Amr Diab, one of the biggest Arab pop stars alive, will release a new album this winter titled 'Ya Ana Ya La'a' ("Either Me or No") soon on all music platforms.
"Let's be happy. From the heart, laughter is out loud," sings Amr Diab in the intro of the lead song, an EDM tune with a repetition of his favourite key lyrics "el-leila" and "ya habibi."
Produced by Nay, the album by the Egyptian superstar is available for pre-order on telecom platforms, and is set to release in a calm winter season in a year that has seen months of lockdown in most parts of the globe.
Followed by millions on his various social media and music accounts, Amr Diab's fan-base, which crosses generations, is expected to propel him to the top of the charts in the upcoming weeks.
Despite the lockdown, Amr Diab has been notably active in 2020, performing frequently at big venues, mostly in Egypt and Saudi Arabia, marking important events including the closing of the prestigious Gouna Film Festival.
Currently celebrated by Spotify as the Top Arab Artist of 2020, Amr Diab filled the challenging year with good vibes about moments of romantic love and memories; releasing the album 'Sahran' earlier this year, in addition to a few singles that mostly celebrated love, fun and gatherings.
Many hits have put Amr Diab on the most-heard lists in Egypt and the Arab world in the era of streaming at home. His more recent hits include 'Ya Baladna Ya Helwa' ("O Our Beloved Country"), 'Zai Manti' ("As You Are") and his smash 'Amaken El-Sahar' ("Places of Night Life"), which features star actress Dina El-Sherbiny dancing with him in a typical Egyptian summer dance pop tune, shot in the daylight of a fancy Mediterranean beach.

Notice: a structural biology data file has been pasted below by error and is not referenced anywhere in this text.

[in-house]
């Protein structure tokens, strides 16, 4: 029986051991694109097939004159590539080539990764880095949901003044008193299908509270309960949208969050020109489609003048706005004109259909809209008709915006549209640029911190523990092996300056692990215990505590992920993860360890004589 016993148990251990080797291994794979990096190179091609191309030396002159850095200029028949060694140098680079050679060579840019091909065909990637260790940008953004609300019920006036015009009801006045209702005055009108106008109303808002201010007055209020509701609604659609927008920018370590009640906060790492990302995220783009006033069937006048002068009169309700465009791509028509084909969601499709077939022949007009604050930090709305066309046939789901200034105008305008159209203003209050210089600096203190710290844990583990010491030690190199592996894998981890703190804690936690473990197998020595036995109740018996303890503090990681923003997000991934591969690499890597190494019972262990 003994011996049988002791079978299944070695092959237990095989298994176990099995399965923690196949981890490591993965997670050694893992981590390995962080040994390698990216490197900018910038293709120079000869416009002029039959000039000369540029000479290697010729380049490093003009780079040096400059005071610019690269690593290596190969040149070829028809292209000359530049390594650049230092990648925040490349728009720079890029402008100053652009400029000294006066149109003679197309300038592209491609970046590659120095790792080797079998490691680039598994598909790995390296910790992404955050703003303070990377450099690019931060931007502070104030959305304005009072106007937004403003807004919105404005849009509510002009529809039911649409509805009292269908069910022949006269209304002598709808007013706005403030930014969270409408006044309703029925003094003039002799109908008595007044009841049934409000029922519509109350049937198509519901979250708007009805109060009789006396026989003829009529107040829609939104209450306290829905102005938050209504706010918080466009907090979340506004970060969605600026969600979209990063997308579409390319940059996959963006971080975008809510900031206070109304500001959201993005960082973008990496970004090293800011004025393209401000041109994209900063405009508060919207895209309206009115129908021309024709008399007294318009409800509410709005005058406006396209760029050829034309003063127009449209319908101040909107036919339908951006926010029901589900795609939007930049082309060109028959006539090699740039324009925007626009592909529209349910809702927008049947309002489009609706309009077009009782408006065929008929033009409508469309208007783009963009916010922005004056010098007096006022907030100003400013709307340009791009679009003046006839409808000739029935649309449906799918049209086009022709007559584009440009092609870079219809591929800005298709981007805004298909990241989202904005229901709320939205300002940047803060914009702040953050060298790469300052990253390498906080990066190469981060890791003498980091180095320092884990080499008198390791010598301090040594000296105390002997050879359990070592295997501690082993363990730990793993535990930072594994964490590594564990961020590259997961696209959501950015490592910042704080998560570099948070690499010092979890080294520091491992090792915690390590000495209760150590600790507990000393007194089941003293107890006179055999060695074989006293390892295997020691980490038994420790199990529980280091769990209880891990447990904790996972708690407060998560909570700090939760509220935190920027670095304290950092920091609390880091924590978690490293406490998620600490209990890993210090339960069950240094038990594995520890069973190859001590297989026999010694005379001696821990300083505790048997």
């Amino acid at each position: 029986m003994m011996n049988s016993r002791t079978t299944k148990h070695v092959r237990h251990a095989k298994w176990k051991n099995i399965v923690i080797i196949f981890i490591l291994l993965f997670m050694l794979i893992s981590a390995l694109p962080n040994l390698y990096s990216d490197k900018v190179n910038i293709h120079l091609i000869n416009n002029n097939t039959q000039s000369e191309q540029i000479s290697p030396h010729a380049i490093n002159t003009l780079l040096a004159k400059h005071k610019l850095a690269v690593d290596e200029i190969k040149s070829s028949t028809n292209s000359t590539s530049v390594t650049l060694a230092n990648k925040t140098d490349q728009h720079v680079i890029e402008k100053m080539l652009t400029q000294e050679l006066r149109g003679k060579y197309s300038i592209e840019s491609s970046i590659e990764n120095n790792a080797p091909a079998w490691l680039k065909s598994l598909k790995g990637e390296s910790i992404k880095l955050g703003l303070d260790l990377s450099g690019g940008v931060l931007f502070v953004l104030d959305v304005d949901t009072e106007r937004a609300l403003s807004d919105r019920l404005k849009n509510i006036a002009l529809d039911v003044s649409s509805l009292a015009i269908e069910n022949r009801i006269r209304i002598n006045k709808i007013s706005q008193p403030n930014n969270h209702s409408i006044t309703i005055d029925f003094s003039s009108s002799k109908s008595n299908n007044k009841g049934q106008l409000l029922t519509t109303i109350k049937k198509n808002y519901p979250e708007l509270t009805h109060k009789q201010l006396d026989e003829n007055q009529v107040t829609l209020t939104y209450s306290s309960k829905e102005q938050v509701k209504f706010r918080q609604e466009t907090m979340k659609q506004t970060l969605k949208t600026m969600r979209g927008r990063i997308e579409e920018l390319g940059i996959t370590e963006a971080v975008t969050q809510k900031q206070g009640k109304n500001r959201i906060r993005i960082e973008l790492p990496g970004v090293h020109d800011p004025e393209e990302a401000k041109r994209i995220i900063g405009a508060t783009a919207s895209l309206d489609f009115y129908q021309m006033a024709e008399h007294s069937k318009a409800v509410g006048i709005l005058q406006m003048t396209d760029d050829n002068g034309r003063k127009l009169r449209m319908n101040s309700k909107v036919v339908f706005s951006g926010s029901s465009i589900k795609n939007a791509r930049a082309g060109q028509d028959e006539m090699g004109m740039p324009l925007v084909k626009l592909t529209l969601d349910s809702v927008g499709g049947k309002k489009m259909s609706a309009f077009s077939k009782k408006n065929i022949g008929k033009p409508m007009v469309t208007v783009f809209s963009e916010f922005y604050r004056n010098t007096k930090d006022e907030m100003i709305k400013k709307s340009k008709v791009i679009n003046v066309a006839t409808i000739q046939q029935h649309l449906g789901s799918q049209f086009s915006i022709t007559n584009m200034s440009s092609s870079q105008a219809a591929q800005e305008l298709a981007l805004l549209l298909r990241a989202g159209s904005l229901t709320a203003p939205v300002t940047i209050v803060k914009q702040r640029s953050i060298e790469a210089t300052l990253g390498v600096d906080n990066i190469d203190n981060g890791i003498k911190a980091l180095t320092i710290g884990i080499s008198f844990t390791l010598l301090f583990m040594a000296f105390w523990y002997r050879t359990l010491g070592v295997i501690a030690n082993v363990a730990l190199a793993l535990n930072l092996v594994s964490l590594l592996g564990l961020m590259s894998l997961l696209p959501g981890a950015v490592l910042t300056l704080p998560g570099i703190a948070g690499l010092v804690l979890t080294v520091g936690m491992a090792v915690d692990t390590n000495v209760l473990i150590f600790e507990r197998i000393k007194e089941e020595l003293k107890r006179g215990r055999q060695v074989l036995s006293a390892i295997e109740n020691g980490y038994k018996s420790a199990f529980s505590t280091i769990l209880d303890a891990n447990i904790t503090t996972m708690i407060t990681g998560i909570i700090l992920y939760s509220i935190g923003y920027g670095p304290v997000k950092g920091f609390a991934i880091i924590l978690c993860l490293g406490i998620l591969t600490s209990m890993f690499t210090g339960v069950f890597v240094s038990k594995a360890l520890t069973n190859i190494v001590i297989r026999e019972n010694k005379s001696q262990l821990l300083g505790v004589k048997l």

With over 30 albums and a huge collection of regional and international trophies and awards, El-Hadaba, as he's nicknamed by fans and on street billboards, has kept his wide fan-base growing throughout his four-decade career, transcending generations each season.
Staying consistently relevant since the 1980s, Amr Diab proves year after year that his music style is still commercially successful, attracting young audiences even amid the dominance of Mahraganat and the rise of Trap music.
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